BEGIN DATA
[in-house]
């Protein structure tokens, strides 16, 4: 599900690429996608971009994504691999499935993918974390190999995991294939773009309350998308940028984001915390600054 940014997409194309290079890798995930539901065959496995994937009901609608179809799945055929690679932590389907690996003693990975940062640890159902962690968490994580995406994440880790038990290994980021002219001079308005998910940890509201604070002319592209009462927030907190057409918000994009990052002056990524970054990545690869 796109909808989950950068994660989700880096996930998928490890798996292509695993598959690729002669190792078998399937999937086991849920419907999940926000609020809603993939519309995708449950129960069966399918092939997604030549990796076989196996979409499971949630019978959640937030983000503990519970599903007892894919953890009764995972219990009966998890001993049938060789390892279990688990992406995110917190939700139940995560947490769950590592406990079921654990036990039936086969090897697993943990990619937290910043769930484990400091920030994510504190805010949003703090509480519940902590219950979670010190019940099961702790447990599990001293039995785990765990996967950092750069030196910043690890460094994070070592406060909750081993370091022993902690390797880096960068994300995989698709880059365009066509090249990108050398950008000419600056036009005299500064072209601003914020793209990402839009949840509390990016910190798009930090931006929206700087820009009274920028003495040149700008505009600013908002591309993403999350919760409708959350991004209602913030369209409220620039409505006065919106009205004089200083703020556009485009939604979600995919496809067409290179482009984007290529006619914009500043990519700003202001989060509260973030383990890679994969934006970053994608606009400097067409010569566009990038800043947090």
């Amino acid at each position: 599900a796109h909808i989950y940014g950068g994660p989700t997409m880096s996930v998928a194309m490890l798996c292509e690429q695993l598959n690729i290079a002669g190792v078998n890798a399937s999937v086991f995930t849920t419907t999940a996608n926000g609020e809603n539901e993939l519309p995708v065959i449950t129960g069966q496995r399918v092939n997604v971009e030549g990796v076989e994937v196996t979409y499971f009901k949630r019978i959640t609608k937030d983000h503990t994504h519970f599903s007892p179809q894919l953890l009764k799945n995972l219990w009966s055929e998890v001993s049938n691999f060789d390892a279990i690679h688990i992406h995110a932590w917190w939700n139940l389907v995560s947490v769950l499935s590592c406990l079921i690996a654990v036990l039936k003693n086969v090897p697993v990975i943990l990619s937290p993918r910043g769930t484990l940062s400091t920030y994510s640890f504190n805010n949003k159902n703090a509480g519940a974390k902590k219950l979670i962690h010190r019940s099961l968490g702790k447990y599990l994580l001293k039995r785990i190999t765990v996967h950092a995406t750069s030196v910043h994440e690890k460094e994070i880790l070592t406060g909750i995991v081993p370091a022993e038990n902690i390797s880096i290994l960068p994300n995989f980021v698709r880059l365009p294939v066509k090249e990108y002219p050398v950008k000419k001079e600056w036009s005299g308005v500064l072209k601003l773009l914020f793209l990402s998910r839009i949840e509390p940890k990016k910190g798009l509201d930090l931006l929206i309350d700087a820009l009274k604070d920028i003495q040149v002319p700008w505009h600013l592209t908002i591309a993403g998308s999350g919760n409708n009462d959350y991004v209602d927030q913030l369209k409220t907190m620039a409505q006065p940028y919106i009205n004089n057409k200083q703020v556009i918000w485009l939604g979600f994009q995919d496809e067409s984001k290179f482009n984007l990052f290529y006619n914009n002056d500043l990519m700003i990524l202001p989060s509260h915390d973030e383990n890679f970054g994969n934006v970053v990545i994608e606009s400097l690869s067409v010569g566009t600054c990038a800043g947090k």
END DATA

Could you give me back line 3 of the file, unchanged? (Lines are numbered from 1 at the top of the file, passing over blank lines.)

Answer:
């Amino acid at each position: 599900a796109h909808i989950y940014g950068g994660p989700t997409m880096s996930v998928a194309m490890l798996c292509e690429q695993l598959n690729i290079a002669g190792v078998n890798a399937s999937v086991f995930t849920t419907t999940a996608n926000g609020e809603n539901e993939l519309p995708v065959i449950t129960g069966q496995r399918v092939n997604v971009e030549g990796v076989e994937v196996t979409y499971f009901k949630r019978i959640t609608k937030d983000h503990t994504h519970f599903s007892p179809q894919l953890l009764k799945n995972l219990w009966s055929e998890v001993s049938n691999f060789d390892a279990i690679h688990i992406h995110a932590w917190w939700n139940l389907v995560s947490v769950l499935s590592c406990l079921i690996a654990v036990l039936k003693n086969v090897p697993v990975i943990l990619s937290p993918r910043g769930t484990l940062s400091t920030y994510s640890f504190n805010n949003k159902n703090a509480g519940a974390k902590k219950l979670i962690h010190r019940s099961l968490g702790k447990y599990l994580l001293k039995r785990i190999t765990v996967h950092a995406t750069s030196v910043h994440e690890k460094e994070i880790l070592t406060g909750i995991v081993p370091a022993e038990n902690i390797s880096i290994l960068p994300n995989f980021v698709r880059l365009p294939v066509k090249e990108y002219p050398v950008k000419k001079e600056w036009s005299g308005v500064l072209k601003l773009l914020f793209l990402s998910r839009i949840e509390p940890k990016k910190g798009l509201d930090l931006l929206i309350d700087a820009l009274k604070d920028i003495q040149v002319p700008w505009h600013l592209t908002i591309a993403g998308s999350g919760n409708n009462d959350y991004v209602d927030q913030l369209k409220t907190m620039a409505q006065p940028y919106i009205n004089n057409k200083q703020v556009i918000w485009l939604g979600f994009q995919d496809e067409s984001k290179f482009n984007l990052f290529y006619n914009n002056d500043l990519m700003i990524l202001p989060s509260h915390d973030e383990n890679f970054g994969n934006v970053v990545i994608e606009s400097l690869s067409v010569g566009t600054c990038a800043g947090k």